Laurie then was not in the most favorable of moods to receive the dicta of the Vicar.
They were announced to him immediately after Mrs. Baxter had received from Maggie’s hands her first cup of tea.
“Mr. Rymer tells me it’s all nonsense,” she said.
Laurie looked up.
“What?” he said.
“Mr. Rymer tells me Spiritualism is all nonsense. He told me about someone called Eglingham, who kept a beard in his portmanteau.”
“Eglinton, I think, auntie,” put in Maggie.
“I daresay, my dear. Anyhow, it’s all the same. I felt sure it must be so.” Laurie took a bun, with a thoughtful air.
“Does Mr. Rymer know very much about it, do you think, mother?”
“Dear boy, I think he knows all that anyone need know. Besides, if you come to think of it, how could Cardinal Newman possibly appear in a drawing-room? Particularly when Mrs. Stapleton says he isn’t a Christian any longer.”
This had a possible and rather pleasing double interpretation; but Laurie decided it was not worth while to be humorous.
“What about the Witch of Endor?” he asked innocently, instead.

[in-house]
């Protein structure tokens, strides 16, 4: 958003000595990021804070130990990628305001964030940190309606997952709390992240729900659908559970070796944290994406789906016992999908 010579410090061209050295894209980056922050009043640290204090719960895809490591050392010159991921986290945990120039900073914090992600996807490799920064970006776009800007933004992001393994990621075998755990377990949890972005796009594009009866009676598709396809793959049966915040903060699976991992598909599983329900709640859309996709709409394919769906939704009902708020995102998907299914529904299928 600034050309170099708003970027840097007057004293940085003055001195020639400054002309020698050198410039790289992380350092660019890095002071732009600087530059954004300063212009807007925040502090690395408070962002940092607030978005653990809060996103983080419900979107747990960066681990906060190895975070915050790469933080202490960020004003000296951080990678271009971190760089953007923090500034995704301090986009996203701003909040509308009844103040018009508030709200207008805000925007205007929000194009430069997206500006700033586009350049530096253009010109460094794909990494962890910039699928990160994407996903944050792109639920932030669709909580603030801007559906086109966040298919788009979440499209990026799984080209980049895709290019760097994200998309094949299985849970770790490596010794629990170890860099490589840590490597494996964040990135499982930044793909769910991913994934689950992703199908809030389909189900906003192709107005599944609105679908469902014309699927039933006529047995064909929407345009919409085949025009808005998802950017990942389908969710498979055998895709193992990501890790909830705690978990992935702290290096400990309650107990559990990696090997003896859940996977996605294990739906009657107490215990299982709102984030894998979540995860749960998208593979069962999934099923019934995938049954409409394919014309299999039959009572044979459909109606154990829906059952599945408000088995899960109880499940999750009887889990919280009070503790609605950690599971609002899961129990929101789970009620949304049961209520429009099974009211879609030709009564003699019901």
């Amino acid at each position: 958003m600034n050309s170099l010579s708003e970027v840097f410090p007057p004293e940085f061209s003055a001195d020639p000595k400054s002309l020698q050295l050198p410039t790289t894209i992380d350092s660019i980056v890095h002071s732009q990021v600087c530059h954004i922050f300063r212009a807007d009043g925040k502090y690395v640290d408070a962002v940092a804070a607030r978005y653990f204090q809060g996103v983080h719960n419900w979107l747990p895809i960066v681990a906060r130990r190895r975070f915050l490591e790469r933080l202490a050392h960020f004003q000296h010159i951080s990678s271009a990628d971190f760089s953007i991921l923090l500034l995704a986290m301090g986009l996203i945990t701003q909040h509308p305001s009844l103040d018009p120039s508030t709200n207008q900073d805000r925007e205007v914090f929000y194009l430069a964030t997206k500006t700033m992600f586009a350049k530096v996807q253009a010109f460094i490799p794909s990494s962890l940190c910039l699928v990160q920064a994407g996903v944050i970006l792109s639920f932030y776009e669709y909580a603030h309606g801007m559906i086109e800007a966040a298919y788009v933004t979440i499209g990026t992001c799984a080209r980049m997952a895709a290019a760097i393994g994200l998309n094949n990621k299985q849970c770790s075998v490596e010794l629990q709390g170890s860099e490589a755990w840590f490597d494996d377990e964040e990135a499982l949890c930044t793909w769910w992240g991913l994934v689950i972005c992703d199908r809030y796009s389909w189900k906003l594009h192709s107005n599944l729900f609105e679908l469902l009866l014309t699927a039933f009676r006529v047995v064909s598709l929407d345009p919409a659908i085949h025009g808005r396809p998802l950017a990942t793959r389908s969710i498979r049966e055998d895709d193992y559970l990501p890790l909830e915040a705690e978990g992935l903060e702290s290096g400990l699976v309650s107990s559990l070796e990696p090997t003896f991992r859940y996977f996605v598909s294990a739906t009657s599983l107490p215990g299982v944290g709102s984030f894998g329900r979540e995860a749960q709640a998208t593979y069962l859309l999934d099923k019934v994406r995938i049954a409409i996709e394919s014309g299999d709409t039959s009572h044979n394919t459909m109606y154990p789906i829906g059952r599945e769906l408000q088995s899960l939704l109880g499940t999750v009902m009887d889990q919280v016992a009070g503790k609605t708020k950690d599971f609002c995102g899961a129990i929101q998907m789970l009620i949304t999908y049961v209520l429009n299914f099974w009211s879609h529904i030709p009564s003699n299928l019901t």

“That was in the Old Testament,” answered his mother rapidly. “Mr. Rymer said something about that too.”
“Oh! wasn’t it really Samuel who appeared?”
“Mr. Rymer thinks that things were permitted then that are not permitted now.”
Laurie drank up his cup of tea. It is a humiliating fact that extreme grief often renders the mourner rather cross. There was a distinct air of crossness about Laurie at this moment. His nerves were very near the top.
“Well, that’s very convenient,” he said. “Maggie, do you know if there’s any book on Spiritualism in the house?”
The girl glanced uneasily near the fire-place.
“I don’t know,” she said. “Yes; I think there’s something up there. I believe I saw it the other day.”
Laurie rose and stood opposite the shelves.
“What color is it? (No, no more tea, thanks.)”
“Er ... black and red, I think,” said the girl. “I forget.”
She looked up at him, faintly uneasy, as he very deliberately drew down a book from the shelf and turned the pages.
“Yes ... this is it,” he said. “Thanks very much.... No, really no more tea, thanks, mother.”
Then he went to the door, with his easy, rather long steps, and disappeared. They heard his steps in the inner hall. Then a door closed overhead.
Mrs. Baxter contentedly poured herself out another cup of tea.
“Poor boy,” she said. “He’s thinking of that girl still. I’m glad he’s got something to occupy his mind.”
The end room, on the first floor, was Laurie’s possession. It was a big place, with two windows, and a large open fire, and he had skillfully masked the fact that it was a bedroom by disposing his furniture, with the help of a screen, in such a manner as completely to hide the bed and the washing arrangements.